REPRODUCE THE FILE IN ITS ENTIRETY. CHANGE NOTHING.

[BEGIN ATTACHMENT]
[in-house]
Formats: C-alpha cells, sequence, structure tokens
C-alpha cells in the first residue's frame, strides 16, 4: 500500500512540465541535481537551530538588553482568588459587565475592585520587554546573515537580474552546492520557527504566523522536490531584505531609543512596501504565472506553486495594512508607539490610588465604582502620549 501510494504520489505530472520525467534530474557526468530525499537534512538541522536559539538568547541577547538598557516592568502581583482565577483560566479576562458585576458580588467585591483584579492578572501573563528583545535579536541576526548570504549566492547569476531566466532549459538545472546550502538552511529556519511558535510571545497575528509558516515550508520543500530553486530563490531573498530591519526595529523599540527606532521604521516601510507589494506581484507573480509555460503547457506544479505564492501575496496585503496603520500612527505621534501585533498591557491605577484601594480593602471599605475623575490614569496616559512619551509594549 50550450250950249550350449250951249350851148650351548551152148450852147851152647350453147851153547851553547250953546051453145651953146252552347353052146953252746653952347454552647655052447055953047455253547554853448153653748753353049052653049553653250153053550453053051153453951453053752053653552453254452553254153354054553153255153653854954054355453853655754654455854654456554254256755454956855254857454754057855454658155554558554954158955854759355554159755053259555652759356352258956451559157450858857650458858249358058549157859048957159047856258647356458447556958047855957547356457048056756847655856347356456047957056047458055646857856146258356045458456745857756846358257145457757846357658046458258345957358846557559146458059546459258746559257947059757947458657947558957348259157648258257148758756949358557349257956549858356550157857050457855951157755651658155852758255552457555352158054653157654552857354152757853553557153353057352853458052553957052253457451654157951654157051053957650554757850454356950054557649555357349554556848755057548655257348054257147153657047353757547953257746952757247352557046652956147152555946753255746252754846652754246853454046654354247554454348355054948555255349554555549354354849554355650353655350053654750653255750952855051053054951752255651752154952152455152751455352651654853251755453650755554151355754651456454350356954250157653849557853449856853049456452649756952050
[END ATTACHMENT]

[in-house]
Formats: C-alpha cells, sequence, structure tokens
C-alpha cells in the first residue's frame, strides 16, 4: 500500500512540465541535481537551530538588553482568588459587565475592585520587554546573515537580474552546492520557527504566523522536490531584505531609543512596501504565472506553486495594512508607539490610588465604582502620549 501510494504520489505530472520525467534530474557526468530525499537534512538541522536559539538568547541577547538598557516592568502581583482565577483560566479576562458585576458580588467585591483584579492578572501573563528583545535579536541576526548570504549566492547569476531566466532549459538545472546550502538552511529556519511558535510571545497575528509558516515550508520543500530553486530563490531573498530591519526595529523599540527606532521604521516601510507589494506581484507573480509555460503547457506544479505564492501575496496585503496603520500612527505621534501585533498591557491605577484601594480593602471599605475623575490614569496616559512619551509594549 50550450250950249550350449250951249350851148650351548551152148450852147851152647350453147851153547851553547250953546051453145651953146252552347353052146953252746653952347454552647655052447055953047455253547554853448153653748753353049052653049553653250153053550453053051153453951453053752053653552453254452553254153354054553153255153653854954054355453853655754654455854654456554254256755454956855254857454754057855454658155554558554954158955854759355554159755053259555652759356352258956451559157450858857650458858249358058549157859048957159047856258647356458447556958047855957547356457048056756847655856347356456047957056047458055646857856146258356045458456745857756846358257145457757846357658046458258345957358846557559146458059546459258746559257947059757947458657947558957348259157648258257148758756949358557349257956549858356550157857050457855951157755651658155852758255552457555352158054653157654552857354152757853553557153353057352853458052553957052253457451654157951654157051053957650554757850454356950054557649555357349554556848755057548655257348054257147153657047353757547953257746952757247352557046652956147152555946753255746252754846652754246853454046654354247554454348355054948555255349554555549354354849554355650353655350053654750653255750952855051053054951752255651752154952152455152751455352651654853251755453650755554151355754651456454350356954250157653849557853449856853049456452649756952050